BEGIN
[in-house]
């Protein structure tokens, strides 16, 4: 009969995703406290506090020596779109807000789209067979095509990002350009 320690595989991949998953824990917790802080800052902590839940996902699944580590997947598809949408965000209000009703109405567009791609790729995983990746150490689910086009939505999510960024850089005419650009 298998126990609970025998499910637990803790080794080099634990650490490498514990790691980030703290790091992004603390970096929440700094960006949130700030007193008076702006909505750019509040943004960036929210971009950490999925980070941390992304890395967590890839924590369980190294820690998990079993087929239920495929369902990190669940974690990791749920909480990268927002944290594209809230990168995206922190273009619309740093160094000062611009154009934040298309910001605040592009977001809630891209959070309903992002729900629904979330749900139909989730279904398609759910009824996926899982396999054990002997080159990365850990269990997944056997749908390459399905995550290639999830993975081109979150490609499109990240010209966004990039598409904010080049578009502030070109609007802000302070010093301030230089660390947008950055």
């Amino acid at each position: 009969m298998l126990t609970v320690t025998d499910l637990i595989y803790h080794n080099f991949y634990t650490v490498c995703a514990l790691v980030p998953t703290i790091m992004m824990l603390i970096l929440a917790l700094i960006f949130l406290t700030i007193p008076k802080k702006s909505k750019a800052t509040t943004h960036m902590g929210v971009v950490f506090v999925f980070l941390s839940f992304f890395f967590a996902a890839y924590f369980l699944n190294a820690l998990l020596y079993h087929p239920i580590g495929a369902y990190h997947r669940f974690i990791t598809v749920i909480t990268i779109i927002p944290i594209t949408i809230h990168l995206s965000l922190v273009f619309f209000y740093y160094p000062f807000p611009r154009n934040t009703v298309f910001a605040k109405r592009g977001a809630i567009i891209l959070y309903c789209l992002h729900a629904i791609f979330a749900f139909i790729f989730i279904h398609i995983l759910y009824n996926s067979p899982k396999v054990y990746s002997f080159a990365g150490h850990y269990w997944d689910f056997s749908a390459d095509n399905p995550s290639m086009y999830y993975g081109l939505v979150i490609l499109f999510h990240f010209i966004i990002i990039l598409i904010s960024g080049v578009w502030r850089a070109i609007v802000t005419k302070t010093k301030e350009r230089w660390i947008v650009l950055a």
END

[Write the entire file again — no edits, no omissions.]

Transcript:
[in-house]
């Protein structure tokens, strides 16, 4: 009969995703406290506090020596779109807000789209067979095509990002350009 320690595989991949998953824990917790802080800052902590839940996902699944580590997947598809949408965000209000009703109405567009791609790729995983990746150490689910086009939505999510960024850089005419650009 298998126990609970025998499910637990803790080794080099634990650490490498514990790691980030703290790091992004603390970096929440700094960006949130700030007193008076702006909505750019509040943004960036929210971009950490999925980070941390992304890395967590890839924590369980190294820690998990079993087929239920495929369902990190669940974690990791749920909480990268927002944290594209809230990168995206922190273009619309740093160094000062611009154009934040298309910001605040592009977001809630891209959070309903992002729900629904979330749900139909989730279904398609759910009824996926899982396999054990002997080159990365850990269990997944056997749908390459399905995550290639999830993975081109979150490609499109990240010209966004990039598409904010080049578009502030070109609007802000302070010093301030230089660390947008950055």
């Amino acid at each position: 009969m298998l126990t609970v320690t025998d499910l637990i595989y803790h080794n080099f991949y634990t650490v490498c995703a514990l790691v980030p998953t703290i790091m992004m824990l603390i970096l929440a917790l700094i960006f949130l406290t700030i007193p008076k802080k702006s909505k750019a800052t509040t943004h960036m902590g929210v971009v950490f506090v999925f980070l941390s839940f992304f890395f967590a996902a890839y924590f369980l699944n190294a820690l998990l020596y079993h087929p239920i580590g495929a369902y990190h997947r669940f974690i990791t598809v749920i909480t990268i779109i927002p944290i594209t949408i809230h990168l995206s965000l922190v273009f619309f209000y740093y160094p000062f807000p611009r154009n934040t009703v298309f910001a605040k109405r592009g977001a809630i567009i891209l959070y309903c789209l992002h729900a629904i791609f979330a749900f139909i790729f989730i279904h398609i995983l759910y009824n996926s067979p899982k396999v054990y990746s002997f080159a990365g150490h850990y269990w997944d689910f056997s749908a390459d095509n399905p995550s290639m086009y999830y993975g081109l939505v979150i490609l499109f999510h990240f010209i966004i990002i990039l598409i904010s960024g080049v578009w502030r850089a070109i609007v802000t005419k302070t010093k301030e350009r230089w660390i947008v650009l950055a």